Cathodic protection is basically an electrical process which follows the long- accepted anode-cathode processes utilized on ships and pipe-lines for years. The process, as applied to concrete bridges, utilizes the existing steel rebar as the negative and the zinc coating as the positive. All installation work is completed in an enclosure designed to withstand wind loads of 90 mph, with a heating, dehymidifying, and negative air system capable of maintaining a surface temperature on the concrete structure of at least 70 degrees Fahrenheit.
In order for an impressed current cathodic protection system to work, many phases of repair and preliminary work are performed on the structure prior to the installation of the 99.9% pure zinc coating. Damaged or delaminated concrete is located, removed, and replaced. Any metallic objects within 1/2″ of the surface must be located and removed over the entire surface area of the structure to prevent the zinc coating from short-circuiting with the rebar. Any damaged or deteriorated rebar are replaced. The rebar in the structure is tested for electrical continuity, and any deficient areas are electrically connected, to ensure that all rebar is sufficiently connected to carry the cathodic protection current throughout the structure. An in-depth corrosion potential survey is performed over the entire structure to determine the areas of greatest corrosion activity, or “hot spots”. Reference Electrodes are then installed in the concrete along-side the rebar in those “hot spots”. Those reference electrodes are later wired up to a remote monitoring system that will allow the Owner of the structure to remotely monitor the corrosion potential and ensure that adequate power is being impressed into the system to prevent future corrosion. Anode terminal plates are installed counter-sunk and flush mounted on the concrete surface. These provide an attachment point for the wiring, which will supply the impressed electrical current, and distribute that current to the zinc. Only after all preliminary phases are performed and inspected is the 15-20 mils of 99.9% pure zinc coating applied to the concrete surface. Finally, conduit and wires are run to provide the D.C. electrical current for the system.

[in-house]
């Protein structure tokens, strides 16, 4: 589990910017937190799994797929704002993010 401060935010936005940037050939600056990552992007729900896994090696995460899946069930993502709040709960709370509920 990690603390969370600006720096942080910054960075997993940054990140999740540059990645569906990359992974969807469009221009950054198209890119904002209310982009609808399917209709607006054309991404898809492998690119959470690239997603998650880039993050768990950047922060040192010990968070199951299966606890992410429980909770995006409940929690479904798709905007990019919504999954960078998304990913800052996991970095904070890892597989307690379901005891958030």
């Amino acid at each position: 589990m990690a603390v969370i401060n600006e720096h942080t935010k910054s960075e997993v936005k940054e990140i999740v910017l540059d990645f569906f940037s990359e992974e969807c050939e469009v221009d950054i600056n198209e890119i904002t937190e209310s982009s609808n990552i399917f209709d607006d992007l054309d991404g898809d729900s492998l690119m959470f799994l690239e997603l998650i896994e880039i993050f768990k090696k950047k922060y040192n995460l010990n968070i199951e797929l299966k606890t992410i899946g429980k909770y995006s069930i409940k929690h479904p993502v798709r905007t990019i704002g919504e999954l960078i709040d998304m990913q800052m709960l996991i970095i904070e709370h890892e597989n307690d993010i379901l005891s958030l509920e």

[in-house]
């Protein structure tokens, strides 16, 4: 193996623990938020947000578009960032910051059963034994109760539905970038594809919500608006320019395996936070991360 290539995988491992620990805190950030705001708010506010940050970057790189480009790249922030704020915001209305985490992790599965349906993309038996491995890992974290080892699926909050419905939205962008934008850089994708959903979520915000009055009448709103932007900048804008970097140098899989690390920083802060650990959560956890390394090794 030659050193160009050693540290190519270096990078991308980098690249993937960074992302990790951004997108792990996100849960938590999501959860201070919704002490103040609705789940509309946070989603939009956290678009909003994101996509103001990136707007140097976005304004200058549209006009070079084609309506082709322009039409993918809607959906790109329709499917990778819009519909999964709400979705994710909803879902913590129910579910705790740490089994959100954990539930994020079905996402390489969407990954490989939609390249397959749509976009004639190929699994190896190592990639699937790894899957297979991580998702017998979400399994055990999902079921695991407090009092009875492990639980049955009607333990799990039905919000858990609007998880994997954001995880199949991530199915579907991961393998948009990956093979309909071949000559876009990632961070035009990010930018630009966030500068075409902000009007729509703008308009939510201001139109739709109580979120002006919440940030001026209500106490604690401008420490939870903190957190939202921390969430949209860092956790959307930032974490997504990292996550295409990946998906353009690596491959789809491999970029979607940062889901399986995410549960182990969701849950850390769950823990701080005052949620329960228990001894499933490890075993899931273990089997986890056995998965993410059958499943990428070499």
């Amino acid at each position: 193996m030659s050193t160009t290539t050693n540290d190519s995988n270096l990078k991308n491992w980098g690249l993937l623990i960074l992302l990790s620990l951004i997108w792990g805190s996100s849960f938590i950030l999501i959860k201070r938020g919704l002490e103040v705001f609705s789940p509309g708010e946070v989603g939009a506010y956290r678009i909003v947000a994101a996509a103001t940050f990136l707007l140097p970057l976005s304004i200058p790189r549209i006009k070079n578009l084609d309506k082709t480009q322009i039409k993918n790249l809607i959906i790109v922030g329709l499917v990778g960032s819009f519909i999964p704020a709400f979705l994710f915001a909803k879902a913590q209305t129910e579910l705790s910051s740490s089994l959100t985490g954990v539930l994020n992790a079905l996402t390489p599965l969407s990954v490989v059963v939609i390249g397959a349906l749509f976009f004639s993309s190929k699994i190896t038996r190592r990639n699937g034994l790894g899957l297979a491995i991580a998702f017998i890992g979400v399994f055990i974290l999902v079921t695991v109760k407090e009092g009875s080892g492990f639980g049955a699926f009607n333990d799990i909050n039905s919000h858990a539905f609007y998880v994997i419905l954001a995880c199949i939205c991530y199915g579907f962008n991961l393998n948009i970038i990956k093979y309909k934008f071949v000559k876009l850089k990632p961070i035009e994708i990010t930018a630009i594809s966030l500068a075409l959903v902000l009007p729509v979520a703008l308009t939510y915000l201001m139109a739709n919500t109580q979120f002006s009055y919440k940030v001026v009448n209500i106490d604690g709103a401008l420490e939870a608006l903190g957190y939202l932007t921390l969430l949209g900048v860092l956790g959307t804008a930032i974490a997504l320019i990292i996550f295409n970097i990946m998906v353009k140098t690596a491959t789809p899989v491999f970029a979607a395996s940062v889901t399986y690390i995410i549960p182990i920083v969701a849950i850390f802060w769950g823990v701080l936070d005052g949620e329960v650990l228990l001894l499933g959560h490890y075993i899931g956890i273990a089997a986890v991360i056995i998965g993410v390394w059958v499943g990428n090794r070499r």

Also see this video from Modern Marvels that gives an overview of cathodic protection and how it is used to protect the bridges along the Pacific Coast Highway.
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